HC Deb 21 April 1970 vol 800 cc238-40
Q4. Mr. Moonman

asked the Prime Minister if he will enumerate and illustrate the kind of further studies which he has initiated in connection with the British application to join the European Economic Community with particular reference to industry, science and technology.

The Prime Minister

I would refer my hon. Friend to my reply to a question by him on 7th April.—[Vol. 799, c. 50.]

Mr. Moonman

Would not the Prime Minister concede that the White Paper was extremely modest in its references to the industrial and technological advantages of going into Europe? Is not there a case for an integrated study which looks seriously at the industries of innovation dependent on European collaboration, such as cryogenics, composite materials and the software side of computers, possibly prepared by an independent body such as P.E.P.?

The Prime Minister

My hon. Friend will be aware of the various studies that are being put in hand in connection with the application to join the E.E.C., particularly the conferences under the aegis of the Commission in which we are playing a part. With regard to some of the industrial and technological consequences for this country, he will probably have noted that at the last meeting of the National Economic Development Council it was decided that the council would proceed at an early meeting to further study of some of these matters, with particular reference to the concept of the European Fund.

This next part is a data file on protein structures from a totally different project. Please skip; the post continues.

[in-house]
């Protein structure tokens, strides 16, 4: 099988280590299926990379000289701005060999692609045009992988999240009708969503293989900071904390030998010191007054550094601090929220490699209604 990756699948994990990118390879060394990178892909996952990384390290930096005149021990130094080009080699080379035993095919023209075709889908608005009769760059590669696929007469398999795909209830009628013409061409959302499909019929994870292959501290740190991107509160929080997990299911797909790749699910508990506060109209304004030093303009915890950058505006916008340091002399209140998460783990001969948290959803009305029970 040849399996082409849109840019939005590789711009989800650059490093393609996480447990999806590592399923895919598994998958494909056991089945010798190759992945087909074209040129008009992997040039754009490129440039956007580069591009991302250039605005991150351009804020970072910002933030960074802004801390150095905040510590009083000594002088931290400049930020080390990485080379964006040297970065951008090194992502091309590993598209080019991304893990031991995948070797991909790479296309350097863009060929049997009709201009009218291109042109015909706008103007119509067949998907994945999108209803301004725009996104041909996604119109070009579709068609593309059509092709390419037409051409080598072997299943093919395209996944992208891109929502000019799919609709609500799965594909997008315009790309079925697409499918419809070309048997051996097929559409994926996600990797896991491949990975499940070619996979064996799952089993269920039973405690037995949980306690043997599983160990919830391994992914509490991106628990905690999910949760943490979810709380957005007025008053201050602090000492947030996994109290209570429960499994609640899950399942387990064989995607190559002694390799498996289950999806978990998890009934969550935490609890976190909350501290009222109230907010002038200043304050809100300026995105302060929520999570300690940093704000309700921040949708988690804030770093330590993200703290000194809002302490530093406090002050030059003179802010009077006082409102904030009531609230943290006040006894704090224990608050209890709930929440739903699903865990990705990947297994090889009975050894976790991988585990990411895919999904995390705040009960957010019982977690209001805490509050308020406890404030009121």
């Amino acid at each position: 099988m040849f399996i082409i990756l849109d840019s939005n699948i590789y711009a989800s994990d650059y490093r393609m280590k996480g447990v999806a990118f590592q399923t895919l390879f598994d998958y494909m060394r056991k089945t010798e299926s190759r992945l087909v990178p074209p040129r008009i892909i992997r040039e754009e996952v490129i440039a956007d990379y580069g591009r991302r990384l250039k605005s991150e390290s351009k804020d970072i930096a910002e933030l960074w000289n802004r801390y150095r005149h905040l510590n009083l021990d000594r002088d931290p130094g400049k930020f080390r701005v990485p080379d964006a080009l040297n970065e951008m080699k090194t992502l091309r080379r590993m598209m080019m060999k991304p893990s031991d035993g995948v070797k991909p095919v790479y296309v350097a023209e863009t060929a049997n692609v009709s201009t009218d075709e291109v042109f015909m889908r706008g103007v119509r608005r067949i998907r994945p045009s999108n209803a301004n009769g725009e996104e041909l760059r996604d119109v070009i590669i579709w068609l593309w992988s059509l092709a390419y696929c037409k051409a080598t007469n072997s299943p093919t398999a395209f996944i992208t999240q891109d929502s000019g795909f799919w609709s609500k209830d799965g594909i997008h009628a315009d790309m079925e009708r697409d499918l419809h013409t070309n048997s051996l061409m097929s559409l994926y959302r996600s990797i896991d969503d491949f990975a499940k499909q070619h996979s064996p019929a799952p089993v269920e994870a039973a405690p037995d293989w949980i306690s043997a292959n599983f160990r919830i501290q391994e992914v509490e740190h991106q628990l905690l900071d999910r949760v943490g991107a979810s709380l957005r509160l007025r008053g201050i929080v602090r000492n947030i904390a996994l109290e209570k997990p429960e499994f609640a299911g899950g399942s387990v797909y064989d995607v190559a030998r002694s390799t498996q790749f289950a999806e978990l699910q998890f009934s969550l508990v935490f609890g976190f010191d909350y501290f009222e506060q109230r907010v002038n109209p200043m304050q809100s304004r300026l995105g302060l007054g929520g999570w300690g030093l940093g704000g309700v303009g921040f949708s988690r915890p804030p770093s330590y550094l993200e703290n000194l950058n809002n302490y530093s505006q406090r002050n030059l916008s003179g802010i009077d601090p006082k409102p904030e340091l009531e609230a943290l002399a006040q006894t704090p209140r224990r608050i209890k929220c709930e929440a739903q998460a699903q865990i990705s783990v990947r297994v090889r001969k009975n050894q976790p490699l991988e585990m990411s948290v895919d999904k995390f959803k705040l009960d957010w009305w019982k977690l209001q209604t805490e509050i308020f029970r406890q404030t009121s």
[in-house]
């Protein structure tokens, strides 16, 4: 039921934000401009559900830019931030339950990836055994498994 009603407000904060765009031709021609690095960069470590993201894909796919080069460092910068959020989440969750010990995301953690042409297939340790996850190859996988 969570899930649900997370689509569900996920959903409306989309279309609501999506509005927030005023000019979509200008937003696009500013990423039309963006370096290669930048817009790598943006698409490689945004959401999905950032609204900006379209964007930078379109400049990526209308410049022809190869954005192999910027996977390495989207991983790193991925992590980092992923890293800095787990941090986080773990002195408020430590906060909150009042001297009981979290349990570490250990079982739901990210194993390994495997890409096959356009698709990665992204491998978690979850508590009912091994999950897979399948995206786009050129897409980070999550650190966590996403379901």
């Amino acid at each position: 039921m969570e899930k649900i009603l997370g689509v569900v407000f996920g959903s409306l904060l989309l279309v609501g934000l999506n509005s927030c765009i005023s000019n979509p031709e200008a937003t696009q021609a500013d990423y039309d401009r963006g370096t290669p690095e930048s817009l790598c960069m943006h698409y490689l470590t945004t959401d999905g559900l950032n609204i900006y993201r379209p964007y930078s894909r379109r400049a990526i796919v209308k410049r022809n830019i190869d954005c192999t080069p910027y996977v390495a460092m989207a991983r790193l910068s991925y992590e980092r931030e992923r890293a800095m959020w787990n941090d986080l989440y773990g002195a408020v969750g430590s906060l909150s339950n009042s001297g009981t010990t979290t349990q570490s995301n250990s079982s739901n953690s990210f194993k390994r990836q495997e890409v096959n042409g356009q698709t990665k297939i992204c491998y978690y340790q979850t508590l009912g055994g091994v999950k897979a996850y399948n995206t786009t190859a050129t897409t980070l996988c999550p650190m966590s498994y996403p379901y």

Sir K. Joseph

While I do not suggest that money is the only motivation, will the Prime Minister study the marginal rates of tax on the higher levels of income in the Common Market countries, which are much lower than they are here, and consider whether this may contribute to the faster growth in the real national standard of living per head in those countries?

The Prime Minister

The matter of tax and tax rates has been well debated in the House during the last few days, and I do not think I need add to what has been said on these matters. This is not a matter which can adequately be dealt with in one question and answer, but if the right hon. Gentleman wants to draw that conclusion from that premise, he will also notice that Britain has by far the strongest balance of payments position of all the countries in Europe.